Gold fell for the first time in four days in London as the dollar strengthened and on speculation physical demand may slow after prices climbed to the highest in almost six weeks.
Gold reached $1,265.35 an ounce Monday, the highest since Dec. 10. The Bloomberg Dollar Spot Index, a measure against 10 major currencies, reached a four-month high and rose for a sixth day Wednesday before the Federal Open Market Committee meets Jan. 28-29.
Bullion slid 28 percent last year, the most since 1981, as some investors lost faith in the metal as a store of value. Federal Reserve policy makers said on Dec. 18 they would cut monthly bond purchases to $75 billion from $85 billion, with the pace of further reductions dependent on the performance of the economy. Stronger demand in China, which probably overtook India as the largest consumer last year, helped gold to rebound as much as 7 percent since setting a six-month low on Dec. 31.
“Gold has been aided higher by physical demand, which tends to pull back when prices go up,” said Zhu Siquan, an analyst at GF Futures Co., a unit of the Guangzhou-based firm that bought Natixis Commodity Markets Ltd. last year. “U.S. economic data and monetary policy, and subsequently the dollar, will continue to be the main drivers.”
Gold for immediate delivery fell 0.8 percent to $1,244.26 in London. Bullion for February delivery lost 0.6 percent to $1,243.80 on the Comex in New York, where futures trading volume was more than double the average for the past 100 days for this time of day, data compiled by Bloomberg showed.
U.S. markets were closed Monday for the Martin Luther King Jr. Day holiday and transactions will be booked Tuesday for settlement purposes.
Chinese consumers traditionally increase gold purchases before the Lunar New Year at the end of this month. Physical demand rose elsewhere this month, with the U.S. Mint selling 83,500 ounces of American Eagle gold coins so far in January, set for the biggest monthly total since April, mint data show.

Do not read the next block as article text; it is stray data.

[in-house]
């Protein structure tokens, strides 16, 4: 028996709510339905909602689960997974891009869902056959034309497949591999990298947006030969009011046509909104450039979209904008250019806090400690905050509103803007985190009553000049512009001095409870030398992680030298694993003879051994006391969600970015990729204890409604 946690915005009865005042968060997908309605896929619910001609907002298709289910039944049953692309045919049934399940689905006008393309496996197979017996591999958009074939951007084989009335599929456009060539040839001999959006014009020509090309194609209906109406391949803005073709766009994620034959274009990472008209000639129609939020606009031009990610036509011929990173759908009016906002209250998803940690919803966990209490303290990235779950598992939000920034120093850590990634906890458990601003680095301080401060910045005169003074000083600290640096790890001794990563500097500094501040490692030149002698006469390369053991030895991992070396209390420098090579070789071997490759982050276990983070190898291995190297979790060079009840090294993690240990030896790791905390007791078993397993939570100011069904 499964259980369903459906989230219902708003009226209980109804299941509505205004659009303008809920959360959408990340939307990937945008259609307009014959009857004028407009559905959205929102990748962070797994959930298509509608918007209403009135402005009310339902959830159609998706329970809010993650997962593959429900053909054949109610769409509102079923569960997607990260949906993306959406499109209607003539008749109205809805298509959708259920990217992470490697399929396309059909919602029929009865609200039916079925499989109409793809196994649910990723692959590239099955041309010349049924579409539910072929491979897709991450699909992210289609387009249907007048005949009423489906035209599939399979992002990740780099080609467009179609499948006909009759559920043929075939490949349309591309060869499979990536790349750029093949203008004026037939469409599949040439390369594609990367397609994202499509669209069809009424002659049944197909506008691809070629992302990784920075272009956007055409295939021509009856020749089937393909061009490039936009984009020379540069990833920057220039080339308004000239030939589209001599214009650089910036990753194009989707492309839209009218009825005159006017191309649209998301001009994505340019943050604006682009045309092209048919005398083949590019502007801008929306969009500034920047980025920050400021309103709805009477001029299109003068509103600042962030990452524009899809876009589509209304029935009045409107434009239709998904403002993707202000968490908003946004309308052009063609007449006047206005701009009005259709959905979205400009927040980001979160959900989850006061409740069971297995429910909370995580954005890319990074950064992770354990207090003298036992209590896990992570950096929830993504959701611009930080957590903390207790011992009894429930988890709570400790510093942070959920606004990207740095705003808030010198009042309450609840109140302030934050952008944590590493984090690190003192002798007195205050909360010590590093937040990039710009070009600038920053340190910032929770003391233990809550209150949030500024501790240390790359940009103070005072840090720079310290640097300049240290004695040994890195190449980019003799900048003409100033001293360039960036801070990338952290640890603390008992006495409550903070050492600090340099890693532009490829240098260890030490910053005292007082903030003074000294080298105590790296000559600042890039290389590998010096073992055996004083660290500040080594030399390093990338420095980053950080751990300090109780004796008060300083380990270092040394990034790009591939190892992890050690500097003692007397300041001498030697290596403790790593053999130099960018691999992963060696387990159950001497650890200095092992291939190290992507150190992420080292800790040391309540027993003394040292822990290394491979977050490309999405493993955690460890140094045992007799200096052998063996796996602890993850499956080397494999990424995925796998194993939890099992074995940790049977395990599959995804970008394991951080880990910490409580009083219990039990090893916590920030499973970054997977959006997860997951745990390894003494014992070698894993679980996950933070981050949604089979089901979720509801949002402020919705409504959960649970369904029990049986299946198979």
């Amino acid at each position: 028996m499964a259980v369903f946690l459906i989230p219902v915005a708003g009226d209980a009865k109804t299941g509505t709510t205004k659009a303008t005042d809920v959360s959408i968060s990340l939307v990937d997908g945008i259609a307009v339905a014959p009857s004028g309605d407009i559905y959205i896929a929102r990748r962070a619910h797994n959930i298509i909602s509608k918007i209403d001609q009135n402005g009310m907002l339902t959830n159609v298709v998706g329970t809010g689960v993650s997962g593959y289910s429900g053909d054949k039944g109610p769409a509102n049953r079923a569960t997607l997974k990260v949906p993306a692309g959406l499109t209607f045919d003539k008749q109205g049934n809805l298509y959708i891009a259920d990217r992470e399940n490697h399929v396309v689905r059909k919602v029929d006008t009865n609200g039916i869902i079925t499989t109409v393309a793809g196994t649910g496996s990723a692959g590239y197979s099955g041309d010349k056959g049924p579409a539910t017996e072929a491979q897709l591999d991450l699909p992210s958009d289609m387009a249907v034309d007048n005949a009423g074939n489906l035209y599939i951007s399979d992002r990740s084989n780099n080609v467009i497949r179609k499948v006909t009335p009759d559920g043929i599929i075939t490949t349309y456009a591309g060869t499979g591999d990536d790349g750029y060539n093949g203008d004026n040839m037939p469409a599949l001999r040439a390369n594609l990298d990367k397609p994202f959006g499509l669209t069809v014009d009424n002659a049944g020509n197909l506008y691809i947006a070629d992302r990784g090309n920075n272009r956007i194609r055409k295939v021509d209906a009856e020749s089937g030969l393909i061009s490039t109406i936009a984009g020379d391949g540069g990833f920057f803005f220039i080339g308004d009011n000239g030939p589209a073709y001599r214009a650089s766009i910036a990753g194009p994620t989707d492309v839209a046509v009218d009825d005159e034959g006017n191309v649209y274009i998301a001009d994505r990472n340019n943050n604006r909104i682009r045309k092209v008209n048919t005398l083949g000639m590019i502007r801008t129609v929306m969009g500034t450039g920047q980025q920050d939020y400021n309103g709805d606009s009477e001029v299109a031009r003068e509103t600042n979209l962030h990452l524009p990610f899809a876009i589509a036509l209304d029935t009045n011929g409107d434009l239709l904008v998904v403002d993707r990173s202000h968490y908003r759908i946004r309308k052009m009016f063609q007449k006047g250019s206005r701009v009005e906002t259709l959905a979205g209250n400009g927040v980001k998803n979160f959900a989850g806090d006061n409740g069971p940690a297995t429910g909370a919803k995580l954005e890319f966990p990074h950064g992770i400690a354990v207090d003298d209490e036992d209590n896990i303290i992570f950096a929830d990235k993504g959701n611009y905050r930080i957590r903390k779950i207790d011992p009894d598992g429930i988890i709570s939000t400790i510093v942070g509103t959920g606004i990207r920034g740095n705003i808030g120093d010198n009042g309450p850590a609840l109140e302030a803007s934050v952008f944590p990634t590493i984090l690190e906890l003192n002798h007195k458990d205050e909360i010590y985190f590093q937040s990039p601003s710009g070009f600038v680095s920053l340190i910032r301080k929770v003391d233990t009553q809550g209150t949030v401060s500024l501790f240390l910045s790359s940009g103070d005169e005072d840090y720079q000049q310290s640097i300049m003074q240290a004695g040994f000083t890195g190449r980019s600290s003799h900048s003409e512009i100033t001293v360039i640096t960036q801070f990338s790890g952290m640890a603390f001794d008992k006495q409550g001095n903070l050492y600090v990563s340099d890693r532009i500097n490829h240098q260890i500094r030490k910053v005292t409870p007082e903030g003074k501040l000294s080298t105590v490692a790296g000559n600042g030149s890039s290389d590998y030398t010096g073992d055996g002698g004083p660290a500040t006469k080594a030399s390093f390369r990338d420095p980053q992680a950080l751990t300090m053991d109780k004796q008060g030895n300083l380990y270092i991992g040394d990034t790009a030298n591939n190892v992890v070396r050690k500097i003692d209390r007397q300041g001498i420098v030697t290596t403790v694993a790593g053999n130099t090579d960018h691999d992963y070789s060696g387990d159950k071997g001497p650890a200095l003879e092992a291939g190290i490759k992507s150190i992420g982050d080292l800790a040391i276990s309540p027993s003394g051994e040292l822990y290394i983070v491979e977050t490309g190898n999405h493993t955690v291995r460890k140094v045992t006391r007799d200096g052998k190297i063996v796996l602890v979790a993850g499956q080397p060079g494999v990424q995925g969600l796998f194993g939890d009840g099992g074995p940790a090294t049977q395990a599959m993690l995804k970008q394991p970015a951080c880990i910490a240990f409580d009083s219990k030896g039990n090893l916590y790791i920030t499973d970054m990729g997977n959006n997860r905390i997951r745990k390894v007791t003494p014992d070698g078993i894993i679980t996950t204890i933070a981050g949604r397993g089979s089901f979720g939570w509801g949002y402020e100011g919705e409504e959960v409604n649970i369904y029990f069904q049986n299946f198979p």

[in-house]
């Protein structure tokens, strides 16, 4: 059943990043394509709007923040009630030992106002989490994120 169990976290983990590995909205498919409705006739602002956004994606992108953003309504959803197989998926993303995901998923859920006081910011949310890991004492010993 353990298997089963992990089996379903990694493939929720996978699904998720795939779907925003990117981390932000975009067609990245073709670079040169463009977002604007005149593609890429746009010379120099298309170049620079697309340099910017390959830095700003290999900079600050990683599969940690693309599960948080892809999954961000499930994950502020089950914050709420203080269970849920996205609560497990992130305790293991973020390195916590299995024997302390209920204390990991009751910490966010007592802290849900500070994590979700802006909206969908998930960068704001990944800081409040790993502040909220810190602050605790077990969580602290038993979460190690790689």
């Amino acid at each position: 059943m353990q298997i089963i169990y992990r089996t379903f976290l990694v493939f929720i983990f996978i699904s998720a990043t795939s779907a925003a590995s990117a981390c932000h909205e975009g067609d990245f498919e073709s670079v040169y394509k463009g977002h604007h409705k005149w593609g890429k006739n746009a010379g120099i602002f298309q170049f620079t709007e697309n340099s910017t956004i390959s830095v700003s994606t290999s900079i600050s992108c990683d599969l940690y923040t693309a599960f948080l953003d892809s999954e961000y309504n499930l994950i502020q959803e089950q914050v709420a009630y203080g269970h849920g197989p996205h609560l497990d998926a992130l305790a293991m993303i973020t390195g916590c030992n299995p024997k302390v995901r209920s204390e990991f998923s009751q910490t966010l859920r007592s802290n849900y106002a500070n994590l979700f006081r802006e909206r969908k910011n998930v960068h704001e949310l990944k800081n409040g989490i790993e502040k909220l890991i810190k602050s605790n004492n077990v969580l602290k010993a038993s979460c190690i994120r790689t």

“The market continued to benefit from moderate buying in Asia amid pre-holiday restocking in China,” Andrey Kryuchenkov, an analyst at VTB Capital in London, wrote Tuesday in a report. “Investors will take a breather and book profits ahead of the FOMC statement at the end of the month.”
Silver for immediate delivery fell 1.9 percent to $19.9303 an ounce in London. Palladium lost 0.3 percent to $747 an ounce. Platinum slipped 0.9 percent to $1,455.49 an ounce, after reaching $1,472 Tuesday, the highest since Nov. 7. An ounce of platinum bought as much as 1.17 ounces of gold today, near yesterday’s level that was the most since June 2011.
The Association of Mineworkers and Construction Union, the South African union representing most workers at the world’s top three platinum companies and some of the largest gold mines in the nation served notice that its members will go on strike over wages.